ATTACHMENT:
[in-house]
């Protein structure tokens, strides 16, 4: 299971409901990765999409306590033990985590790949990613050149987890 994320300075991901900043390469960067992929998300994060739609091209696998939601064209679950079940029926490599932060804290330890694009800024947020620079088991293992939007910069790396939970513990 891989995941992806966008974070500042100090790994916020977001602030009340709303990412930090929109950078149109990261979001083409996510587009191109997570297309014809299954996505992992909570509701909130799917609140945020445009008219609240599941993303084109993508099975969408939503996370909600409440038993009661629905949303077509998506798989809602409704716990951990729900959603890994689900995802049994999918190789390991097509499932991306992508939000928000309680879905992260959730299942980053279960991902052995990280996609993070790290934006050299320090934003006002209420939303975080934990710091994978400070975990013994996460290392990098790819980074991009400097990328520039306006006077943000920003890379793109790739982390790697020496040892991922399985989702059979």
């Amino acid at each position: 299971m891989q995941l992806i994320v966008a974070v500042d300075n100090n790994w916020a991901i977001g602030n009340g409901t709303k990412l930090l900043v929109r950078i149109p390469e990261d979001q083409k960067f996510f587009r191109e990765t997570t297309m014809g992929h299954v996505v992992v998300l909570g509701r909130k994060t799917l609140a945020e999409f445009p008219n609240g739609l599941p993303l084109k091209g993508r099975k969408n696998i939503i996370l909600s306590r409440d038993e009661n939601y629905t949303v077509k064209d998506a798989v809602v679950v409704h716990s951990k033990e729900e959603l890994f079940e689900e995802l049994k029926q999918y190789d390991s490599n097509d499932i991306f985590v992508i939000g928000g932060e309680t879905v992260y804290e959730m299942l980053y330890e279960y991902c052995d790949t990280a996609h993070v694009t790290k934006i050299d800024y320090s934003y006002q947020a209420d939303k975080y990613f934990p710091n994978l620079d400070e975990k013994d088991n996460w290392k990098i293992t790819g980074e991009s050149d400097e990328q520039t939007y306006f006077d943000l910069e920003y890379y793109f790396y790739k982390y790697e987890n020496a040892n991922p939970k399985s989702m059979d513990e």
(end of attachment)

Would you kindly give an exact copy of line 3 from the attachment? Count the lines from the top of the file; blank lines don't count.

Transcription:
């Amino acid at each position: 299971m891989q995941l992806i994320v966008a974070v500042d300075n100090n790994w916020a991901i977001g602030n009340g409901t709303k990412l930090l900043v929109r950078i149109p390469e990261d979001q083409k960067f996510f587009r191109e990765t997570t297309m014809g992929h299954v996505v992992v998300l909570g509701r909130k994060t799917l609140a945020e999409f445009p008219n609240g739609l599941p993303l084109k091209g993508r099975k969408n696998i939503i996370l909600s306590r409440d038993e009661n939601y629905t949303v077509k064209d998506a798989v809602v679950v409704h716990s951990k033990e729900e959603l890994f079940e689900e995802l049994k029926q999918y190789d390991s490599n097509d499932i991306f985590v992508i939000g928000g932060e309680t879905v992260y804290e959730m299942l980053y330890e279960y991902c052995d790949t990280a996609h993070v694009t790290k934006i050299d800024y320090s934003y006002q947020a209420d939303k975080y990613f934990p710091n994978l620079d400070e975990k013994d088991n996460w290392k990098i293992t790819g980074e991009s050149d400097e990328q520039t939007y306006f006077d943000l910069e920003y890379y793109f790396y790739k982390y790697e987890n020496a040892n991922p939970k399985s989702m059979d513990e």